Section 9 of the act of May 7, 1943 (finding 8), authorized and directed the Civil Service Commission to promulgate rules and regulations for the administration of that act, and by section 20.7 of regulations promulgated May 8, 1943 (finding 9), the Commission continued the above-mentioned interpretation as applicable under the provisions of section 3 of the 1943 act. Similar regulations were promulgated by the Secretary of War (finding 11).

The regulations above referred to were promulgated under and within the authority expressly conferred and they cannot be held invalid under the applicable provisions of the statutes, as applied to the facts and circumstances of these cases.

The facts and the provisions of the statutes and regulations here involved distinguish these cases from Armour de Co. v. Wantock, supra, and Skidmore v. Swift & Co., supra, relied upon by plaintiffs. Those cases were decided under a statute, the language of which did not contain the restrictions and limitations found in the Federal overtime pay acts and the regulations promulgated pursuant thereto with reference to employment and hours of work for the purposes of the determination and payment of compensation for overtime to Federal employees.

We do not deem it necessary to discuss at length the amended regulations promulgated by the Civil Service Commission, January 4, 1945 (finding 12), and by the Secretary of War, January 25, 1945 (finding 13), effective January 1, 1945. Under these regulations the plaintiffs and employees similarly situated were considered as working 16 hours within the spread of each 24-hours daily tour of duty, thereby, in effect, establishing for them an average workweek of 56 hours for the purpose of overtime compensation at time and onehalf of their hourly rate of pay, determined in accordance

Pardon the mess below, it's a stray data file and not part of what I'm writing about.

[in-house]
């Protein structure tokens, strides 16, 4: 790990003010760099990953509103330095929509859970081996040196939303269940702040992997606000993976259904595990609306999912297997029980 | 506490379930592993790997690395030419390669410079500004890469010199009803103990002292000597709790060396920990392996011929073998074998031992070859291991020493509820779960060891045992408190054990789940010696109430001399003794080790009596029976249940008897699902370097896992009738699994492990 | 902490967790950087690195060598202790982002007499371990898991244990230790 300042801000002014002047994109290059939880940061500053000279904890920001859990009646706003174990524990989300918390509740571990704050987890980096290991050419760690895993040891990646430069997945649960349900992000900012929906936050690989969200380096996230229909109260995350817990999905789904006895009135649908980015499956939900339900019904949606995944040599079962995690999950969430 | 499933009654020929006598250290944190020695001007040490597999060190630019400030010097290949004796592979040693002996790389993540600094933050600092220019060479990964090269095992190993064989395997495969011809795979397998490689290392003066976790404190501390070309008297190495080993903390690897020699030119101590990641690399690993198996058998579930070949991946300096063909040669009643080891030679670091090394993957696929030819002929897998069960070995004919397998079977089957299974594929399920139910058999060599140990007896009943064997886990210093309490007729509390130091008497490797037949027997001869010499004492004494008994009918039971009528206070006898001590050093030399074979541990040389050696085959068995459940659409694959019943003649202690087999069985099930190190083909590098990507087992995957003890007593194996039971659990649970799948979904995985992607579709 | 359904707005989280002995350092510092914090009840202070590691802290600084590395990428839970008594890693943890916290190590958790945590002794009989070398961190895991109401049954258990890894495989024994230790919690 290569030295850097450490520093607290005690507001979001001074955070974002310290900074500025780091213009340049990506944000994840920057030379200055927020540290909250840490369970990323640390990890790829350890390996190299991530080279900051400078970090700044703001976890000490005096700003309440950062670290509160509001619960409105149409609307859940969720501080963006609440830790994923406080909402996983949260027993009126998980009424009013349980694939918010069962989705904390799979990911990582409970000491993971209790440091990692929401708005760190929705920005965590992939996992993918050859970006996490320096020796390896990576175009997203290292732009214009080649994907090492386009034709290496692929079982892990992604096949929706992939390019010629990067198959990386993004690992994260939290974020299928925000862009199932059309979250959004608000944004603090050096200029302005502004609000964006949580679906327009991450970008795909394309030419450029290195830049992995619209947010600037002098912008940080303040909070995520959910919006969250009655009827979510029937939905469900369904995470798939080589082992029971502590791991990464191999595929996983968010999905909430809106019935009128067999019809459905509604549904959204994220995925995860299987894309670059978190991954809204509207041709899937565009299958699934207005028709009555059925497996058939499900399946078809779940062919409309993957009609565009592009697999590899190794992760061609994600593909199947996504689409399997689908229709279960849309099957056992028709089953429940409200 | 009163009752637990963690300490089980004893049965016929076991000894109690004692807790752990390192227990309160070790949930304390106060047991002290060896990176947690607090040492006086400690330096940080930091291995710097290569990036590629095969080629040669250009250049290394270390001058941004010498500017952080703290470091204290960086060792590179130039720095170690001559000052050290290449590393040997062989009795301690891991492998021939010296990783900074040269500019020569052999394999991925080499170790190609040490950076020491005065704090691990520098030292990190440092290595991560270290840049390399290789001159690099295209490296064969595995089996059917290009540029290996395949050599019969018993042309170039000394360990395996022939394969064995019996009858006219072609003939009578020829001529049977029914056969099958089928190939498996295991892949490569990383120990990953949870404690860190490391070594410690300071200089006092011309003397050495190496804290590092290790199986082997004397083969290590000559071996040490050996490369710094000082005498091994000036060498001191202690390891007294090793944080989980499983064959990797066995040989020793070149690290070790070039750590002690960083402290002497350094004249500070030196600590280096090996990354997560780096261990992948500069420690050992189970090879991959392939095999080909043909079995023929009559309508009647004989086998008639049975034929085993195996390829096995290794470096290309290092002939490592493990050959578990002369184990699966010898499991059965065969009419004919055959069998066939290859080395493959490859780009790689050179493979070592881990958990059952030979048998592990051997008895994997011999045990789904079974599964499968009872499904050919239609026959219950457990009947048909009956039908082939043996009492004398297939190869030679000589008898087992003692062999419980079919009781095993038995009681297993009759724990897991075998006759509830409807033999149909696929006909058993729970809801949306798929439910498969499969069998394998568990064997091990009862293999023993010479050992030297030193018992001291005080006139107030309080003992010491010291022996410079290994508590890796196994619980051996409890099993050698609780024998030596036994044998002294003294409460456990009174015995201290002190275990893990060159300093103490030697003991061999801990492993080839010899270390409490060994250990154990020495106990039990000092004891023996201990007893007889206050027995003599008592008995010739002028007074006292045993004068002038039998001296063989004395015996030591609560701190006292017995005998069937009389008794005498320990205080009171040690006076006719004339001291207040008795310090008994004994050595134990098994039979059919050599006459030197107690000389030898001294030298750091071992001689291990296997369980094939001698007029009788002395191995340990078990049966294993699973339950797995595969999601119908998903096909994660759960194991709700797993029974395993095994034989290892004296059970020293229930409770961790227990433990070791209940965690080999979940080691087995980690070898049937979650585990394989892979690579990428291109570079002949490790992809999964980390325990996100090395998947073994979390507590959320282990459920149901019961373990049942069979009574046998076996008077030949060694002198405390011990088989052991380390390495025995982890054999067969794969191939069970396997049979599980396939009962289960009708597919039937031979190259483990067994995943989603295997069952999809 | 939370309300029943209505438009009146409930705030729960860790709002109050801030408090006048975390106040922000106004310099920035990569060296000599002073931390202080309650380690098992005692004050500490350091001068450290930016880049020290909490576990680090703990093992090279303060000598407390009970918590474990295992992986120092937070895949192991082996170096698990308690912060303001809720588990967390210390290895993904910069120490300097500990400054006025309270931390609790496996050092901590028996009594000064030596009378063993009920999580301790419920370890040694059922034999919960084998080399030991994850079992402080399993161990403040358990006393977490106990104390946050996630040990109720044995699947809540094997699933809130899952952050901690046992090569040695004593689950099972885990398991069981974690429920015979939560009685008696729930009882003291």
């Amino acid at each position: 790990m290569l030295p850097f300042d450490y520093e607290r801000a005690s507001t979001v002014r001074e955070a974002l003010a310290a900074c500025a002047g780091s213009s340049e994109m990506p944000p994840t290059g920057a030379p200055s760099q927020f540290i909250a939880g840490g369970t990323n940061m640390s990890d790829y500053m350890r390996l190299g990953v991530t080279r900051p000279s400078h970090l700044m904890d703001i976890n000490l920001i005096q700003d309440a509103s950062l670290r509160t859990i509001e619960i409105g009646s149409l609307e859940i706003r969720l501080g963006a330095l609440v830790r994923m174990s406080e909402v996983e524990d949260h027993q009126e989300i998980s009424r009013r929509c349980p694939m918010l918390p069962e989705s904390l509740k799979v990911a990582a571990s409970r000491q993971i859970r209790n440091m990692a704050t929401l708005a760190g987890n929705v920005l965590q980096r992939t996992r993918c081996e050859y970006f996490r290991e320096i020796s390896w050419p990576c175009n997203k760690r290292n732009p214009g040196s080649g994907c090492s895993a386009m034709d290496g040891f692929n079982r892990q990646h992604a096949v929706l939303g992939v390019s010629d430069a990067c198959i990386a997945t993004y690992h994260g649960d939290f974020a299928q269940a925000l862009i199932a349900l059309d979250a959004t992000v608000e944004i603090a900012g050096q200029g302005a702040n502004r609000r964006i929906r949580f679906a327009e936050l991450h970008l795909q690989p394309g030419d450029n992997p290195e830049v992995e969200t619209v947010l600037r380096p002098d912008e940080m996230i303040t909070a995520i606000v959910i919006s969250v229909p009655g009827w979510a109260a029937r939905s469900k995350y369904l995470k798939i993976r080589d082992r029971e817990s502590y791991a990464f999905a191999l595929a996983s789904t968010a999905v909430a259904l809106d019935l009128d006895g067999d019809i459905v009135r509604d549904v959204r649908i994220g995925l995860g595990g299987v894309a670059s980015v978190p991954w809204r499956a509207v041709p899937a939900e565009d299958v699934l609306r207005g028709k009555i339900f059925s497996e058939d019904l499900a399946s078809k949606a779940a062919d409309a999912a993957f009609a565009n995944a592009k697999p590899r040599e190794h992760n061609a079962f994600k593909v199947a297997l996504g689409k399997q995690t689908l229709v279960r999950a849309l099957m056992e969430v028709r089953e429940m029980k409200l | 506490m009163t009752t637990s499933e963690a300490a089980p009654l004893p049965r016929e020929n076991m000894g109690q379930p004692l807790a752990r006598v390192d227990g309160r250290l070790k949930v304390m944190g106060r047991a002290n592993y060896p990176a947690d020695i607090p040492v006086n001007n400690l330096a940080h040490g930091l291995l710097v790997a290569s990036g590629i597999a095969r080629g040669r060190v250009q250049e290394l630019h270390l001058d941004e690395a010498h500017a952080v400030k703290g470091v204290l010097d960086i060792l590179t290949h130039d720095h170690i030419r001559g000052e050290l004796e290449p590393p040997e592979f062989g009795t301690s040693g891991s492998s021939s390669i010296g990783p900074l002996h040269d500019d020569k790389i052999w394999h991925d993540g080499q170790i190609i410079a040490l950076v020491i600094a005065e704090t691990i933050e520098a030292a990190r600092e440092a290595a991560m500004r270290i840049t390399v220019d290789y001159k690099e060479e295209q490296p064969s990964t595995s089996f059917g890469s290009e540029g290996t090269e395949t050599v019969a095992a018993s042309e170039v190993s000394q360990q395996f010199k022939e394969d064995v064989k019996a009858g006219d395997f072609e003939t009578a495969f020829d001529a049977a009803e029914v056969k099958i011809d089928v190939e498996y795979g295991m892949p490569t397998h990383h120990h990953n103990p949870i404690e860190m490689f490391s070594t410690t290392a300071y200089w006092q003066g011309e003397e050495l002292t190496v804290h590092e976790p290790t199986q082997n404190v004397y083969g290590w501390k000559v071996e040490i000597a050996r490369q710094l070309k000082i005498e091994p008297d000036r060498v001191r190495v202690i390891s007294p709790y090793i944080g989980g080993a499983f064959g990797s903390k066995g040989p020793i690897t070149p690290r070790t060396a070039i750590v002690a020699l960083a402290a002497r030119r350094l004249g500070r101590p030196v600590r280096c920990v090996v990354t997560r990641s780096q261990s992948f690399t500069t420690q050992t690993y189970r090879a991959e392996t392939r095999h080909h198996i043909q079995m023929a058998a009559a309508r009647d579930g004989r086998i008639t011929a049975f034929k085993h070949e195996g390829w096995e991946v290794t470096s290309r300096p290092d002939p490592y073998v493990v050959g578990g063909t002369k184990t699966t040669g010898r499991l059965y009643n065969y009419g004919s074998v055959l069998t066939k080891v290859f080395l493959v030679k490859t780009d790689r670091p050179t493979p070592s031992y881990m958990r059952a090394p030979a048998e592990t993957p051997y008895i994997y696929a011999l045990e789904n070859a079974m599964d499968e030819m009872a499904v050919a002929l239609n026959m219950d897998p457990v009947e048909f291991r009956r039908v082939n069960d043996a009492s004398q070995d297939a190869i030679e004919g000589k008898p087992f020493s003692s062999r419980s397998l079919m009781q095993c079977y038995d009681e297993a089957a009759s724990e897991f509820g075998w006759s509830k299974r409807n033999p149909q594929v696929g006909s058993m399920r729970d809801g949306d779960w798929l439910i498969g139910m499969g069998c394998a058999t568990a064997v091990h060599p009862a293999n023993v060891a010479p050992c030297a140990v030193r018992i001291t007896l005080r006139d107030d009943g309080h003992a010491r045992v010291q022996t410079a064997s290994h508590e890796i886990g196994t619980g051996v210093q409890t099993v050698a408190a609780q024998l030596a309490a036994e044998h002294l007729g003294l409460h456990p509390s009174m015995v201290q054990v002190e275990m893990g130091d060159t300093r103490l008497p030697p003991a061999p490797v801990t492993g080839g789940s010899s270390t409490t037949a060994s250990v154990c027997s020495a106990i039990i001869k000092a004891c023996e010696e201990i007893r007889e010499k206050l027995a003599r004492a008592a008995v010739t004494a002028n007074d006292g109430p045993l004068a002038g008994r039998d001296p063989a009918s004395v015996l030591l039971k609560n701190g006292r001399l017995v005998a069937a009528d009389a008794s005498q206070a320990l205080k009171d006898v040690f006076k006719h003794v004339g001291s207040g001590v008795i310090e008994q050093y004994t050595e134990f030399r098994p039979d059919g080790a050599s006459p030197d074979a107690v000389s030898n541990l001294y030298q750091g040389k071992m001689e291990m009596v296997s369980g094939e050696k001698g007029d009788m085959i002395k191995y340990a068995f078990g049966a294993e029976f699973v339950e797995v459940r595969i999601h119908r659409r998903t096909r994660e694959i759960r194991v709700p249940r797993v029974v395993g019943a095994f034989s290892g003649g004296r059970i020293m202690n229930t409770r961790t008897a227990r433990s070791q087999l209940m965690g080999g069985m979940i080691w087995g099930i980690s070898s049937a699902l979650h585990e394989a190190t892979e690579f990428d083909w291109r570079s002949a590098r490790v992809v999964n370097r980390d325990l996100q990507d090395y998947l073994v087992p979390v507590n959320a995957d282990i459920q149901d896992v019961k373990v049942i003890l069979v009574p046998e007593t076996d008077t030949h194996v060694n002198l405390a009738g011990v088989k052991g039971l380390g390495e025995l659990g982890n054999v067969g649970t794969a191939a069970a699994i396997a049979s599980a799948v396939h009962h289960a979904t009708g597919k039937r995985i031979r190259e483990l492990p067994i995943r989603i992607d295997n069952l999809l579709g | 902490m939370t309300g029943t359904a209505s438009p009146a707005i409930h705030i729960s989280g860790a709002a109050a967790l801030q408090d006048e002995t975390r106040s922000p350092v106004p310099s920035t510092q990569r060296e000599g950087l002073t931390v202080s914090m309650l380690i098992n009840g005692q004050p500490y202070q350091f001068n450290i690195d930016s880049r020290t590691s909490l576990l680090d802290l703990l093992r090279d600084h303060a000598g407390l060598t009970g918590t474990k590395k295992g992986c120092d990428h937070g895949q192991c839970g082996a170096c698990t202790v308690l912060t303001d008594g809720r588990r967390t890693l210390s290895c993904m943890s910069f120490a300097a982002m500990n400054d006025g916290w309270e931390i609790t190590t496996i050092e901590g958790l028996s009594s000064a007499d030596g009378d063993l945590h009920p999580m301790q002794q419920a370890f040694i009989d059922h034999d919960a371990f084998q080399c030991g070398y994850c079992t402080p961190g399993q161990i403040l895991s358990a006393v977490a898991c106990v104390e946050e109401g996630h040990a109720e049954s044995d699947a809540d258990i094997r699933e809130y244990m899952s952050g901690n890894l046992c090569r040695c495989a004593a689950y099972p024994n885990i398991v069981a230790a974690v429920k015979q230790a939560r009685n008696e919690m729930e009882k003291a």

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with the formula prescribed by the statutes. These amended regulations were within the authority conferred upon the Civil Service Commission under section 9 of the Overtime Pay Act of 1943, and they were favorable rather than unfavorable to plaintiffs. However, we find nothing in the statutes of 1942 and 1943 that requires the conclusion that such regulations should, in effect, be applied or enforced retroactively.

As to plaintiffs' contention that defendant erred in computing their hourly rates of pay for the purpose of additional compensation in lieu of overtime, under the original regulations, and for the purpose of overtime compensation under the amended regulations, it is sufficient to say that the method employed was that expressly prescribed by the statutes and the regulations. The statutes providing for payment of overtime compensation which were carried into Joint Resolution 170, provided that “in determining the overtime compensation of per annum Government employees the pay for one day shall be considered to be one threehundred-and-sixtieth of the respective per annum salaries." This same basis of computation was carried into section 2 of the act of 1943 (finding 8). The regulations provided that “the daily rate shall be considered to be 1360 of the annual rate, and the hourly rate shall be considered to be 48 of the daily rate.” As to employees who were entitled to additional compensation in lieu of overtime and whose annual compensation was such as to entitle them to $300 per annum, respectively, the regulations provided for the payment of “1360 of $300 for each day in a pay status.” For the reasons stated the rule applied in Townsley v. United States, 101 C. Cls. 237, which involved a different statute, is not applicable.

The number of hours for which plaintiffs claim overtime compensation for the periods involved during their scheduled tours of duty of 24 hours each, in excess of 40 hours per week, as set forth in findings 23 (b), 24 (b), and 25 (b), and the amounts stated in findings 23 (c), (d), 24 (c), (d), and 25 (c), (d), are taken from the figures stipulated by the parties. However, it should be noted that under the regulations of the Civil Service Commission and the Secretary